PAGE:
Another neurotransmitter, serotonin (5-HT), is important in controlling temperature regulation and related to multiple steps, time- and dose-dependent. Temperature control response seems dependent to certain serotonin receptor in brain. Serotonin1a (5-HT1a) and 2a (5-HT2a) receptors are two out of several serotonin receptors known to be closely related to temperature control. Serotonin 2a receptor induces heat loss and activated by increased serotonin eventually producing hot flush. However, when combined with serotonin 2c receptor, a negative feedback to 2a receptor occurs. This implies that the role of serotonin in temperature regulation has multiple and complex steps.7 In an animal model, hyperthermia was prevented by 5-HT2a antagonist, whereas hyperthemia was induced by direct stimulation of 5-HT2a receptor in rodents. On the contrary, peripheral injection of 5-HT1a agonist lowered core temperature in rodents and human. These indicate that the balance between 5-HT1a and 5-HT2a receptor is crucial in adequate control of body temperature. Manifestation and activation of 5-HT receptor can be regulated by gonadal hormones and adrenal corticosteroid which suggests that serotonin is linked to other hormonal systems related to hot flush. Estrogen withdrawal leads to decrease in serum serotonin, increase in sensitivity of 5-HT2a in hypothalamus. And under this condition, certain intrinsic or extrinsic stimulus increases serum serotonin and induces 5-HT2a receptor, changes set-point of temperature control, and eventually hot flush appears.7 When hot flush appears, set-point is down-regulated and normal body temperature is identified as being higher than the new set-point, leading to the activation of temperature regulation mechanism to lose heat. When the core temperature decreases, it stimulates heat preservation mechanism leading to the series of symptoms related to hot flush.8

D. Hot flush induced by factors other than menopause

Generalized diseases that accompanied by hot flush are carcinoid syndrome, mastocytosis, medullary thyroid carcinoma, pancreatic carcinoma, pheochromocytoma, and renal carcinoma. Neurotic hot flush may occur with anxiety, brain tumor, migraine, Parkinson's disease, or spinal-cord lesion. Opiods also are capable of inducing hot flush such as which are luteinizing hormone-releasing hormone agonists or antagonists, anti-estrogens, SERMs, or aromatase inhibitors. Hot flush may be related to alcohol or drug reactions such as aromatase inhibitor, bromocriptin, calcium-channel blockers, cephalosporin, cholinergic drugs, chlorpropamide, ketonazole, metronidazole, and nicotinic acid. Hot flush also may be related to dietary habit and food additives in conditions such as auriculotemporal syndrome, dumping syndrome, taste problem, hot beverages, monosodium glutamate, sodium nitrite and sulphites.9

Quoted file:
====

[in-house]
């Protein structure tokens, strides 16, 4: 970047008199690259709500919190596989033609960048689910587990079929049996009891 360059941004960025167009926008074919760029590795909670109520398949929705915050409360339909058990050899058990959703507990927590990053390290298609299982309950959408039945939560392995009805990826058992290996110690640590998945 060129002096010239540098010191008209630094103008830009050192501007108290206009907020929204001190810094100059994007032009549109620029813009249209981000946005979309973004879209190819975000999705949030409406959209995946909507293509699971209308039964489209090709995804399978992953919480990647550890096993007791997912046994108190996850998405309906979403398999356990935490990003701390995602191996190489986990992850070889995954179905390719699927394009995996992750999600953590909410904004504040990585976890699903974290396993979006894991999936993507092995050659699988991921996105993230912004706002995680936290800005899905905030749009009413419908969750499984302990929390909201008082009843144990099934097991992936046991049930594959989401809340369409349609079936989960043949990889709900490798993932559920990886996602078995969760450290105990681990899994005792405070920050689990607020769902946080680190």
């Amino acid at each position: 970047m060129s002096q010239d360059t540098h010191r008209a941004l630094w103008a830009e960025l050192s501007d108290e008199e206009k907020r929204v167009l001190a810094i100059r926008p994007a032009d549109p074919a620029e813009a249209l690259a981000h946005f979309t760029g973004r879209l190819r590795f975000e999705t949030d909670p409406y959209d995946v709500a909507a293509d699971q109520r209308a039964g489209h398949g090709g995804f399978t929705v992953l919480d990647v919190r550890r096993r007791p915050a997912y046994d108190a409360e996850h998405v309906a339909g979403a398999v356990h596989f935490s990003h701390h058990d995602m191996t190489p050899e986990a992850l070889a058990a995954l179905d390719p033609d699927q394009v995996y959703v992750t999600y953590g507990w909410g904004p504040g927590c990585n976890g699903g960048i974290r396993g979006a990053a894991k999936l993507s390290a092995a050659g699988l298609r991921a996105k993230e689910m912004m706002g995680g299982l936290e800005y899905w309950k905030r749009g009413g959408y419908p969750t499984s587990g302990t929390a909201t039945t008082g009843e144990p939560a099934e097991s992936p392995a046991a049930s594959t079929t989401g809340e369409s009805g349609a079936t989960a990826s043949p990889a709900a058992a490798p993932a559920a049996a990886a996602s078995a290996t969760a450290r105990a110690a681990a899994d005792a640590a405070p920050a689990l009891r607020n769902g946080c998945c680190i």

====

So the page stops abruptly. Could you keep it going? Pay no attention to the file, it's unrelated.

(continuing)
Tests for differential diagnosis to rule out these conditions may be performed. For thyroid diseases, thyroid-stimulating hormone test, complete blood count for subacute and chronic infection, and C-reactive protein. For psychiatric disease or stress, patient stress questionnaire, complete blood count to rule out leukemia.Urine vanillylmandelic acid (u-VMA) test to rule out pheochromocytoma or chromogranin a urine 5-hydroxy indole acetic acid (5-HIAA) test to rule out carcinoid may be needed. CT or MRI is warranted to rule out malignant tumors (Krause et al., 2015). If relationship with postmenopausal hormone deficiency is not certain, consultation to other department such as internal medicine or neurology should be considered.

III. Treatment

A. Medication

The current available treatments for hot flush are not purposed to ‘cure’ but to decrease frequency and intensity hence to relieve symptoms and to reduce discomforts in daily life. No wonder, hot flush easily comes back when the treatment is discontinued. The exact mechanisms of the medications currently used for hot flush are not elucidated and placebo are effective in cases.

Treatment for hot flush is classified by pharmacologic and non-pharmacologic.